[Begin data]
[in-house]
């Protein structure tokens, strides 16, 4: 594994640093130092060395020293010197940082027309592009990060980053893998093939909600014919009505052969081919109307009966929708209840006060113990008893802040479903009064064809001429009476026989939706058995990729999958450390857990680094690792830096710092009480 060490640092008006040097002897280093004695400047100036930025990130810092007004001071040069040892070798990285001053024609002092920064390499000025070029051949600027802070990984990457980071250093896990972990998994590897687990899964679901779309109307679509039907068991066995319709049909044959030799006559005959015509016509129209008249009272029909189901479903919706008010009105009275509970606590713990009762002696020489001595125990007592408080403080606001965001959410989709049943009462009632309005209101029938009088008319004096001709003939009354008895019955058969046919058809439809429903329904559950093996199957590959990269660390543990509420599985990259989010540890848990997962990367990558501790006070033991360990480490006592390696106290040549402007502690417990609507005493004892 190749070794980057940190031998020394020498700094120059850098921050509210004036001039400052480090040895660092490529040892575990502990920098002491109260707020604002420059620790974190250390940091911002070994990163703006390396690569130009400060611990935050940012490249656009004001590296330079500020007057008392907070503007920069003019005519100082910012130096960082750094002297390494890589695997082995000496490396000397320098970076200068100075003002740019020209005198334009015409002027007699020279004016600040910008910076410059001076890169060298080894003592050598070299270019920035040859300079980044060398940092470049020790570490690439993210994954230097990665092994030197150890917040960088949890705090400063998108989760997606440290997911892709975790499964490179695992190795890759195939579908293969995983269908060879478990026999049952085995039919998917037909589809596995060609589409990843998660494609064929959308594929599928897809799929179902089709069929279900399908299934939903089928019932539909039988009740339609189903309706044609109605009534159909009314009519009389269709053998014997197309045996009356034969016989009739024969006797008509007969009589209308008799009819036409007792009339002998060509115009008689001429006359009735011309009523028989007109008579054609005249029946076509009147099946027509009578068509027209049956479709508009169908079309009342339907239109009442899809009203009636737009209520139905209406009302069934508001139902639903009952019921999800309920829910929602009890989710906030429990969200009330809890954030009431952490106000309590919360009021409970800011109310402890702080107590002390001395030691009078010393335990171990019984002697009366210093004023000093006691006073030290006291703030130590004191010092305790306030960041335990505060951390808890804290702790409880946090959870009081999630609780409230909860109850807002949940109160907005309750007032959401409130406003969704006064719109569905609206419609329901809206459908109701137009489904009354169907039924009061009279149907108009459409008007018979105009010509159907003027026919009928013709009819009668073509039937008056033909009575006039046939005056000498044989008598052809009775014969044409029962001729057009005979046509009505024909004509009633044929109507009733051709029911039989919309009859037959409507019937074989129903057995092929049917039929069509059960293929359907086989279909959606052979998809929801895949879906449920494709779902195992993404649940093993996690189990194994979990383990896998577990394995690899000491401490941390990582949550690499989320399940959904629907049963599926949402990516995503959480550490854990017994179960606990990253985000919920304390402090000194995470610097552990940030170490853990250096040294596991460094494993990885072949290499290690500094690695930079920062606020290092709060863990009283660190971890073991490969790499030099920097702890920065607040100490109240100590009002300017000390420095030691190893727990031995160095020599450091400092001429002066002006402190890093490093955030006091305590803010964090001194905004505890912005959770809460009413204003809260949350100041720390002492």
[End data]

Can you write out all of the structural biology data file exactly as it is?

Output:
[in-house]
């Protein structure tokens, strides 16, 4: 594994640093130092060395020293010197940082027309592009990060980053893998093939909600014919009505052969081919109307009966929708209840006060113990008893802040479903009064064809001429009476026989939706058995990729999958450390857990680094690792830096710092009480 060490640092008006040097002897280093004695400047100036930025990130810092007004001071040069040892070798990285001053024609002092920064390499000025070029051949600027802070990984990457980071250093896990972990998994590897687990899964679901779309109307679509039907068991066995319709049909044959030799006559005959015509016509129209008249009272029909189901479903919706008010009105009275509970606590713990009762002696020489001595125990007592408080403080606001965001959410989709049943009462009632309005209101029938009088008319004096001709003939009354008895019955058969046919058809439809429903329904559950093996199957590959990269660390543990509420599985990259989010540890848990997962990367990558501790006070033991360990480490006592390696106290040549402007502690417990609507005493004892 190749070794980057940190031998020394020498700094120059850098921050509210004036001039400052480090040895660092490529040892575990502990920098002491109260707020604002420059620790974190250390940091911002070994990163703006390396690569130009400060611990935050940012490249656009004001590296330079500020007057008392907070503007920069003019005519100082910012130096960082750094002297390494890589695997082995000496490396000397320098970076200068100075003002740019020209005198334009015409002027007699020279004016600040910008910076410059001076890169060298080894003592050598070299270019920035040859300079980044060398940092470049020790570490690439993210994954230097990665092994030197150890917040960088949890705090400063998108989760997606440290997911892709975790499964490179695992190795890759195939579908293969995983269908060879478990026999049952085995039919998917037909589809596995060609589409990843998660494609064929959308594929599928897809799929179902089709069929279900399908299934939903089928019932539909039988009740339609189903309706044609109605009534159909009314009519009389269709053998014997197309045996009356034969016989009739024969006797008509007969009589209308008799009819036409007792009339002998060509115009008689001429006359009735011309009523028989007109008579054609005249029946076509009147099946027509009578068509027209049956479709508009169908079309009342339907239109009442899809009203009636737009209520139905209406009302069934508001139902639903009952019921999800309920829910929602009890989710906030429990969200009330809890954030009431952490106000309590919360009021409970800011109310402890702080107590002390001395030691009078010393335990171990019984002697009366210093004023000093006691006073030290006291703030130590004191010092305790306030960041335990505060951390808890804290702790409880946090959870009081999630609780409230909860109850807002949940109160907005309750007032959401409130406003969704006064719109569905609206419609329901809206459908109701137009489904009354169907039924009061009279149907108009459409008007018979105009010509159907003027026919009928013709009819009668073509039937008056033909009575006039046939005056000498044989008598052809009775014969044409029962001729057009005979046509009505024909004509009633044929109507009733051709029911039989919309009859037959409507019937074989129903057995092929049917039929069509059960293929359907086989279909959606052979998809929801895949879906449920494709779902195992993404649940093993996690189990194994979990383990896998577990394995690899000491401490941390990582949550690499989320399940959904629907049963599926949402990516995503959480550490854990017994179960606990990253985000919920304390402090000194995470610097552990940030170490853990250096040294596991460094494993990885072949290499290690500094690695930079920062606020290092709060863990009283660190971890073991490969790499030099920097702890920065607040100490109240100590009002300017000390420095030691190893727990031995160095020599450091400092001429002066002006402190890093490093955030006091305590803010964090001194905004505890912005959770809460009413204003809260949350100041720390002492």